How to rectify Georgia’s statehood

DISCLAIMER: All opinions in this column reflect the views of the author(s), not of EURACTIV Media network.

Supporters of Georgian opposition presidential candidate attend a protest rally in Tbilisi, Georgia, 2 December 2018. [Zurab Kurtsikidze/EPA/EFE]

It is a well-known Georgian secret, that the billionaire Bidzina Ivanishvili runs the country’s affairs through his “Georgian dream” political party, police and judiciary and even some other political parties and most of the mass media, writes Nino Burjanadze.

Nino Burjanadze is former the chairman of the Georgian Parliament.

The upcoming parliamentary elections in Georgia in November 2020 are due to be the most crucial since the country has gained independence 28 years ago. All our democratic and traditional values will be at stake.

The growing disillusionment of Georgian population in the current system is reaching such a troubling level that only deep reforms of the electoral rules and the end of the paternalistic manner of the elite ruling can save us from major disturbances.

The popular dissatisfaction derives not only from some obvious procedural discrepancies. This is the outcome of the current manner of ruling: administrative resources, the politicisation of the judiciary system and the justified feeling of non-separation between different governing branches. And all this begins and ends with the unofficial one-man rule.

This is a well-known Georgian secret, that the billionaire Bidzina Ivanishvili runs the country’s affairs through his “Georgian dream” political party, police and judiciary and even some other political parties and most of the mass media.

This causes growing frustration and can be partially cured by free proportional elections as the key to change the rotten oligarchical habits of running the state. This must begin with the electoral reform, which will help to bring Georgia into the necessary democratic recovery.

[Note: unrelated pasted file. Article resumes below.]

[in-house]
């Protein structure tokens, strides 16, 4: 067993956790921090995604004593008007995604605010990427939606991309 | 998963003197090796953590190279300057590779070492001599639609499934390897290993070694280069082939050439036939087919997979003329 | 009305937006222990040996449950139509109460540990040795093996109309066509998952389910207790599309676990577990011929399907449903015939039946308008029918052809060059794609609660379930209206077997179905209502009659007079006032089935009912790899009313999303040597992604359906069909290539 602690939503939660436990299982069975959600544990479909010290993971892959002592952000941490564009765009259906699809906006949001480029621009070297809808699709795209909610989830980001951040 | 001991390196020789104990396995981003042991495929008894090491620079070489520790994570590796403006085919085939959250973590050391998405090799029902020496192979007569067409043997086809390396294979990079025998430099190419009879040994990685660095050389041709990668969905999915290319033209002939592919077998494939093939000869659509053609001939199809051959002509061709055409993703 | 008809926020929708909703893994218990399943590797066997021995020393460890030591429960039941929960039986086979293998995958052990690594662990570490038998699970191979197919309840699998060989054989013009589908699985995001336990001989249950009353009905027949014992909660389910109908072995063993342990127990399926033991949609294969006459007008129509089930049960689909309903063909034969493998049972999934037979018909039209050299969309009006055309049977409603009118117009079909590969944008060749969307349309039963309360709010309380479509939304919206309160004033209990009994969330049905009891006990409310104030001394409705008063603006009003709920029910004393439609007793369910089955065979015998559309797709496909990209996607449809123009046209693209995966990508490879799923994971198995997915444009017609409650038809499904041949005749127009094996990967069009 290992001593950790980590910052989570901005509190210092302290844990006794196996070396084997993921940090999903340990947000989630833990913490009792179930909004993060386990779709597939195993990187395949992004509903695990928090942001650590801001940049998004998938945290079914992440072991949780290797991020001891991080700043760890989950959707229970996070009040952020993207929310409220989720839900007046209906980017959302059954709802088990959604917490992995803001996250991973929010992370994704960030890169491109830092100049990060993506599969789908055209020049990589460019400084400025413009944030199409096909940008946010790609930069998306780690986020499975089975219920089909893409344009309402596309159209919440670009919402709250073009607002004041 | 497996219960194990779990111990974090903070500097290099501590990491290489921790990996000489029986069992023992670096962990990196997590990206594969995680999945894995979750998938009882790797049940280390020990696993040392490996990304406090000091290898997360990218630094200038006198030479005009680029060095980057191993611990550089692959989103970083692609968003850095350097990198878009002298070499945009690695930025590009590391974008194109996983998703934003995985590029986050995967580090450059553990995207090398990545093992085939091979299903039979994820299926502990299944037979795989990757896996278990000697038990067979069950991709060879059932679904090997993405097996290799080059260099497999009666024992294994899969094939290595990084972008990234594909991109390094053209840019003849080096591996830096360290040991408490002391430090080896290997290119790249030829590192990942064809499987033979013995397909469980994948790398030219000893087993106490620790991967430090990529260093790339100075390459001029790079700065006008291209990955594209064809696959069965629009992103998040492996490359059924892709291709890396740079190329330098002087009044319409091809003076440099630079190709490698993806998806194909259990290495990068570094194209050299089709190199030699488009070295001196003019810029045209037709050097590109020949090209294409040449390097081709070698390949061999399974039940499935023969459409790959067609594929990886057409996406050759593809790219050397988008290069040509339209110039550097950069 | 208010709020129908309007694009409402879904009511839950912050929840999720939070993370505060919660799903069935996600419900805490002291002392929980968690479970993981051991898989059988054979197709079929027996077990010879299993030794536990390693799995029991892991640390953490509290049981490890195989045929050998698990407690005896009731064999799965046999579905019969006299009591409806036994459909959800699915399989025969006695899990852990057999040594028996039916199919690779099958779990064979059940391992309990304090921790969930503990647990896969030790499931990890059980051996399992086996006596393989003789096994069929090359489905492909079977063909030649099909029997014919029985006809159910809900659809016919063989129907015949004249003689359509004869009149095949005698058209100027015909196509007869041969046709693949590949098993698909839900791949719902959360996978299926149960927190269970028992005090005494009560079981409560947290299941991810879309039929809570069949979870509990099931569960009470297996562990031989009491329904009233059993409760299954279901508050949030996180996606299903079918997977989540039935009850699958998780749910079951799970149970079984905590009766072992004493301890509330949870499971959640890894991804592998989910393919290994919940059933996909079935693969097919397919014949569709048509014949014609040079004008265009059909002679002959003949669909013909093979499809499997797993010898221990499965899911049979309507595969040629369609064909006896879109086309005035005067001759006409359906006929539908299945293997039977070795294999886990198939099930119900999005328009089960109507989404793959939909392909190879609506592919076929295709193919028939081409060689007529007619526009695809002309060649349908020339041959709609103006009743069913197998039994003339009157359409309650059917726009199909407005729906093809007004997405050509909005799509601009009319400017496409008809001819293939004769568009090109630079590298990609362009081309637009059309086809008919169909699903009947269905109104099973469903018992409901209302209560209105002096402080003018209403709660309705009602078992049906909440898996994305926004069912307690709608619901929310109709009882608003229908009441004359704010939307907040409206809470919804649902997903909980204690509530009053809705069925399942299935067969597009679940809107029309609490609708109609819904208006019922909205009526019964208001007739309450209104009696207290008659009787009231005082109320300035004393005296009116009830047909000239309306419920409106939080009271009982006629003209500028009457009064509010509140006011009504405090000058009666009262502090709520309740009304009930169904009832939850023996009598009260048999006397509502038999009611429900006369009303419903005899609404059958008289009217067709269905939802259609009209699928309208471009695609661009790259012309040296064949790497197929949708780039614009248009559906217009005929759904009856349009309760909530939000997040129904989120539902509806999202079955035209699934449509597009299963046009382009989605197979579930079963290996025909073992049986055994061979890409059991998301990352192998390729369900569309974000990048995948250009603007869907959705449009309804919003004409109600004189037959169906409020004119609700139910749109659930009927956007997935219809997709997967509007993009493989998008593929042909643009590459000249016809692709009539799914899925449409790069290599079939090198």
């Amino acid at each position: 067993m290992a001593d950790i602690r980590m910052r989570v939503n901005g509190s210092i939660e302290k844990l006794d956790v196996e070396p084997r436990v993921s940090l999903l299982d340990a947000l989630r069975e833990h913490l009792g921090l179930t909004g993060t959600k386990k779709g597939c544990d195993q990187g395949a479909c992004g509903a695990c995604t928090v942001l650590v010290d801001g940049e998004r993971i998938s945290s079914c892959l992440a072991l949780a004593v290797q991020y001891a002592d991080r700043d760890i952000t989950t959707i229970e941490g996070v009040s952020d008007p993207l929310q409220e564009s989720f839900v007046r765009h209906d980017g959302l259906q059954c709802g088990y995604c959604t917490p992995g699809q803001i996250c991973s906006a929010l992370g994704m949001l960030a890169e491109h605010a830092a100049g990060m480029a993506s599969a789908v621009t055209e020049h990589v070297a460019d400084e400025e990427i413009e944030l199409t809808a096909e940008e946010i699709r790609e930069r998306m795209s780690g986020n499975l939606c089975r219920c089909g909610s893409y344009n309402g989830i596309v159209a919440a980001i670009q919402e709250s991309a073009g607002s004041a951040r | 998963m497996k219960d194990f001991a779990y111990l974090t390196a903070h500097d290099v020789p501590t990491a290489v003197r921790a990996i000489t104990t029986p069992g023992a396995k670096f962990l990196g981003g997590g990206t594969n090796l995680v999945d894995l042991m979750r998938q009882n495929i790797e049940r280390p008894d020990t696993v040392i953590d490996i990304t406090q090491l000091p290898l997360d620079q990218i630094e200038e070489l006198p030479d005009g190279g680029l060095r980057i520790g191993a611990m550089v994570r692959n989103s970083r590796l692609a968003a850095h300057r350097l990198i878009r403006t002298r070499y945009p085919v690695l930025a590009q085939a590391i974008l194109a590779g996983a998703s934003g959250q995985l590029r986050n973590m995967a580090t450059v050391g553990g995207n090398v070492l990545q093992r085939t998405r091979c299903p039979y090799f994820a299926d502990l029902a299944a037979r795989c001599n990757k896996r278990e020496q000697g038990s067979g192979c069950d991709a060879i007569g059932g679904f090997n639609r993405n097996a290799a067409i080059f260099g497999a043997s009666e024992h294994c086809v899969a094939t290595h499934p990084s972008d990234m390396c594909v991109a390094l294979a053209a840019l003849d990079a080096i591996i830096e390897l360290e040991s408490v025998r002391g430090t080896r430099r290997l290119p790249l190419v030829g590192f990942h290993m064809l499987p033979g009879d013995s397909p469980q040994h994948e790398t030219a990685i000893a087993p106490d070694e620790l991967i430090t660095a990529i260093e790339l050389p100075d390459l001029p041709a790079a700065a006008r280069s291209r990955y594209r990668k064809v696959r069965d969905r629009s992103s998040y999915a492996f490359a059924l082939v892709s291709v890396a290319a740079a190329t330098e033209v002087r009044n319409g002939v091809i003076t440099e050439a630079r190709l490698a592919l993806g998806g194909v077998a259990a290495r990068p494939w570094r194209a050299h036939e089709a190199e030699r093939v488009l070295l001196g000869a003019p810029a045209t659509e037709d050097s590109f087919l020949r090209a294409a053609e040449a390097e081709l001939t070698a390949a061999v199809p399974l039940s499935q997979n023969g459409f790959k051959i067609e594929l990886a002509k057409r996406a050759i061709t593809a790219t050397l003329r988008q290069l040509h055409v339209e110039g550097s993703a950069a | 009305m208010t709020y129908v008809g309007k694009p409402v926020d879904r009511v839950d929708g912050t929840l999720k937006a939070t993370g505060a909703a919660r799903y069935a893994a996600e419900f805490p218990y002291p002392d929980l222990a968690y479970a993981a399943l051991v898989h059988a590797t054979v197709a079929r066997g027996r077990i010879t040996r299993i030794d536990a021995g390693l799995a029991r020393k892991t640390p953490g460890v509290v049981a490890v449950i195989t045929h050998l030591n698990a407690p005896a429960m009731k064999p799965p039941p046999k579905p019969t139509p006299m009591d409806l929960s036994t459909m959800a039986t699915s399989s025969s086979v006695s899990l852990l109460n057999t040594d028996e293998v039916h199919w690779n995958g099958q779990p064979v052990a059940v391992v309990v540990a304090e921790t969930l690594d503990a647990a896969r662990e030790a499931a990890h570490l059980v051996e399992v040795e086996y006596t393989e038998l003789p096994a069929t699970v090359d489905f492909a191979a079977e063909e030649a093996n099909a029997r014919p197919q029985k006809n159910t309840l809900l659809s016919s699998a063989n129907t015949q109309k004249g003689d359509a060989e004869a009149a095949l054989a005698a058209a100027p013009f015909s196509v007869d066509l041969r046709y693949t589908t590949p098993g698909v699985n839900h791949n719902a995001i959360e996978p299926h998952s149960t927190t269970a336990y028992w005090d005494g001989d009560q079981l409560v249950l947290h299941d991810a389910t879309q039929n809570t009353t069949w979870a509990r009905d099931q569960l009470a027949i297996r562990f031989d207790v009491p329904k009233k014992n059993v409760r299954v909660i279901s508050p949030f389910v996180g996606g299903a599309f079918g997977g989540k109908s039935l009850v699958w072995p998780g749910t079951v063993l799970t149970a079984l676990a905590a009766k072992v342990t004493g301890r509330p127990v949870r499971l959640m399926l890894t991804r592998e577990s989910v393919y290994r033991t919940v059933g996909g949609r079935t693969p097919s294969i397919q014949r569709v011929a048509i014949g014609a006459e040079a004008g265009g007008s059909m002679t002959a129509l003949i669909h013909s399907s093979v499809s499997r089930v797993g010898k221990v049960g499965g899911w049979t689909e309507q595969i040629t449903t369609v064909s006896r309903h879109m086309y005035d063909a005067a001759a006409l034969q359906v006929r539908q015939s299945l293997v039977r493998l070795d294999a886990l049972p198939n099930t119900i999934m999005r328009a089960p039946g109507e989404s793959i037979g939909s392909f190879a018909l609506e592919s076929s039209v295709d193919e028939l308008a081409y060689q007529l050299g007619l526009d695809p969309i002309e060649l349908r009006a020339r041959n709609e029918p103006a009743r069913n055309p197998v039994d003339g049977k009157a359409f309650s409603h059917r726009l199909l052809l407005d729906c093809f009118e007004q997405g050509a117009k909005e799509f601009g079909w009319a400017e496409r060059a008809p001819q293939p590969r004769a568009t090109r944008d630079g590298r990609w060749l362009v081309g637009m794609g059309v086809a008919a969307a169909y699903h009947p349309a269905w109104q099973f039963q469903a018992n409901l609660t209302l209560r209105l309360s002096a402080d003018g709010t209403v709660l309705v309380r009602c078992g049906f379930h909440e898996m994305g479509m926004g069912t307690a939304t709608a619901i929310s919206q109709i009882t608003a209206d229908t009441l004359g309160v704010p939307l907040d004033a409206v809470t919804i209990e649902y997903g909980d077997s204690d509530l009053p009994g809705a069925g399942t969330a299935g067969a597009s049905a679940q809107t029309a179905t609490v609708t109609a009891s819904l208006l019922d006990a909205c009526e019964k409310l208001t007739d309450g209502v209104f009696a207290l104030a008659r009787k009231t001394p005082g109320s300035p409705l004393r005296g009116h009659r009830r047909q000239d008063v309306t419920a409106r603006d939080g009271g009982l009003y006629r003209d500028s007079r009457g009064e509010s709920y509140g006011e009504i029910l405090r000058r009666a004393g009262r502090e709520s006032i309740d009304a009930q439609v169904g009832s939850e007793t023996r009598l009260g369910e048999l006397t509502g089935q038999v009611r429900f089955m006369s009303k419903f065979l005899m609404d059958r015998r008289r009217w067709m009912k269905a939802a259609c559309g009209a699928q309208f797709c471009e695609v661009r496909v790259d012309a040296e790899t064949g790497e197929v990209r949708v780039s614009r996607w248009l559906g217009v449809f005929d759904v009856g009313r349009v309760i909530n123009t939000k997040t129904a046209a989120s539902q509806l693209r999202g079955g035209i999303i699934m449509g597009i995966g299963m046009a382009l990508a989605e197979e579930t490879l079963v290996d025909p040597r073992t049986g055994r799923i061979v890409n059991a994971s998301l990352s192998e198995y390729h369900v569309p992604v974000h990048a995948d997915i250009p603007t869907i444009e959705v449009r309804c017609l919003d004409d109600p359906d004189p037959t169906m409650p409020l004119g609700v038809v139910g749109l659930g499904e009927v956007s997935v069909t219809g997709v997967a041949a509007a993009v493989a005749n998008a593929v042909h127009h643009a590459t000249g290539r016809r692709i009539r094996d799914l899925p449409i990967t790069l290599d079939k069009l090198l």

We are marking these days our independence and the thirtieth anniversary of the massive demonstrations against Soviet governance, which resulted in  21 deaths. Georgia was then probably the most active republic in the USSR seeking for freedom. Unfortunately, the end of the communist regime was followed by civil war.

Few times the governments were charged by street protests rather than the civilised way of elections. We see some overall improvements in Georgian democratic culture during the last ten years, but the explosive potential has not disappeared and it is rather rapidly growing now.

The rising tension is troubling but we would see a solution rather in incorporating the traditionalists into a democratic process. Unfortunately, current reigning political practice is very far from responding to any reasonable popular demand.

We see it on the surface during past and last presidential campaign (there will be no more separate elections of President). The two rounds of elections have disclosed major discrepancies as was stated by the most authoritative international bodies. If we dig deeper, we find a severe political crisis.